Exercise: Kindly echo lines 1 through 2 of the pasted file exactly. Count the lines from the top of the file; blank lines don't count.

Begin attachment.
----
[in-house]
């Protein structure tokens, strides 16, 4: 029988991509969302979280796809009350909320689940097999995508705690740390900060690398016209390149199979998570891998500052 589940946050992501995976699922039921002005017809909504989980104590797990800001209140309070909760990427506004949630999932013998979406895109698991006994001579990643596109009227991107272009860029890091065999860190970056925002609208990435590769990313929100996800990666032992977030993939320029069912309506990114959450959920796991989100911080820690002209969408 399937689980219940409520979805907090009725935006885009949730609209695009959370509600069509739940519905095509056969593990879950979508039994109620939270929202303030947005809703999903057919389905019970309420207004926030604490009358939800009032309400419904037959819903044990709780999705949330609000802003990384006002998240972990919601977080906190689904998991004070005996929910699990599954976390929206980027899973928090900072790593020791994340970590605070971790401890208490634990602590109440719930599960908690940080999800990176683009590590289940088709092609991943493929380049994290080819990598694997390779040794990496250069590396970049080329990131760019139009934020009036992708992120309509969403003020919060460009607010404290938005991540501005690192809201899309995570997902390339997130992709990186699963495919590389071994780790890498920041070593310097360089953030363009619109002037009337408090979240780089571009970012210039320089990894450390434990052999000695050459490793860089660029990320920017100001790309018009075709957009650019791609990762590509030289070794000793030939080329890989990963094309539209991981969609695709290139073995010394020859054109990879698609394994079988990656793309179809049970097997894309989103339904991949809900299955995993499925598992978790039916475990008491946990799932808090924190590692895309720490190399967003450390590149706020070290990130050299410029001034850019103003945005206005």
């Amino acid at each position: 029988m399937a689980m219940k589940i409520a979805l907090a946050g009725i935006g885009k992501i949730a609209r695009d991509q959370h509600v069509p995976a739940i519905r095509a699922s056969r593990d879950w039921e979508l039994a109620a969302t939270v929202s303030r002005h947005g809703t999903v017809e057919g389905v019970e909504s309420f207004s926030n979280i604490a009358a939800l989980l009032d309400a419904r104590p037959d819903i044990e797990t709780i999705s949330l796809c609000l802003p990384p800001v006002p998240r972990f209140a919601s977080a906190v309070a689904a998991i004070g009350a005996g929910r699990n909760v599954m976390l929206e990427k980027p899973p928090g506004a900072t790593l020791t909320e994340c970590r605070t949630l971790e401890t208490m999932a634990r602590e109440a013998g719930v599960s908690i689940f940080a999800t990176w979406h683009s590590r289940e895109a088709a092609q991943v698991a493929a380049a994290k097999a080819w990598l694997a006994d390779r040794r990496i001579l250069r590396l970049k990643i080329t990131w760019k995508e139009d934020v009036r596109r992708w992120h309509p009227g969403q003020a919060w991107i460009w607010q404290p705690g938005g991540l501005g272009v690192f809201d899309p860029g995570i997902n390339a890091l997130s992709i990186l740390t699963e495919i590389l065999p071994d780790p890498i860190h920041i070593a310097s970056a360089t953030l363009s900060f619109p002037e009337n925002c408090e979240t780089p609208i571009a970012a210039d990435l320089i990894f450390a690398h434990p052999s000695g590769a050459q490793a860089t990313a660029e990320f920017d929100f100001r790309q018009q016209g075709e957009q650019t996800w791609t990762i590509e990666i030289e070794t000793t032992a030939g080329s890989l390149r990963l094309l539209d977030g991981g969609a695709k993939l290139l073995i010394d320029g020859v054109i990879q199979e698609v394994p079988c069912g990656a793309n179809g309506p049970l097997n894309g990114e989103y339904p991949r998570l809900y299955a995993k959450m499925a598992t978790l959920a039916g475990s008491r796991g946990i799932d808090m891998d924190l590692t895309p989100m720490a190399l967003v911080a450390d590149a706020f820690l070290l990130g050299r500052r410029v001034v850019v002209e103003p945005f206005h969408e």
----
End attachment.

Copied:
[in-house]
């Protein structure tokens, strides 16, 4: 029988991509969302979280796809009350909320689940097999995508705690740390900060690398016209390149199979998570891998500052 589940946050992501995976699922039921002005017809909504989980104590797990800001209140309070909760990427506004949630999932013998979406895109698991006994001579990643596109009227991107272009860029890091065999860190970056925002609208990435590769990313929100996800990666032992977030993939320029069912309506990114959450959920796991989100911080820690002209969408 399937689980219940409520979805907090009725935006885009949730609209695009959370509600069509739940519905095509056969593990879950979508039994109620939270929202303030947005809703999903057919389905019970309420207004926030604490009358939800009032309400419904037959819903044990709780999705949330609000802003990384006002998240972990919601977080906190689904998991004070005996929910699990599954976390929206980027899973928090900072790593020791994340970590605070971790401890208490634990602590109440719930599960908690940080999800990176683009590590289940088709092609991943493929380049994290080819990598694997390779040794990496250069590396970049080329990131760019139009934020009036992708992120309509969403003020919060460009607010404290938005991540501005690192809201899309995570997902390339997130992709990186699963495919590389071994780790890498920041070593310097360089953030363009619109002037009337408090979240780089571009970012210039320089990894450390434990052999000695050459490793860089660029990320920017100001790309018009075709957009650019791609990762590509030289070794000793030939080329890989990963094309539209991981969609695709290139073995010394020859054109990879698609394994079988990656793309179809049970097997894309989103339904991949809900299955995993499925598992978790039916475990008491946990799932808090924190590692895309720490190399967003450390590149706020070290990130050299410029001034850019103003945005206005």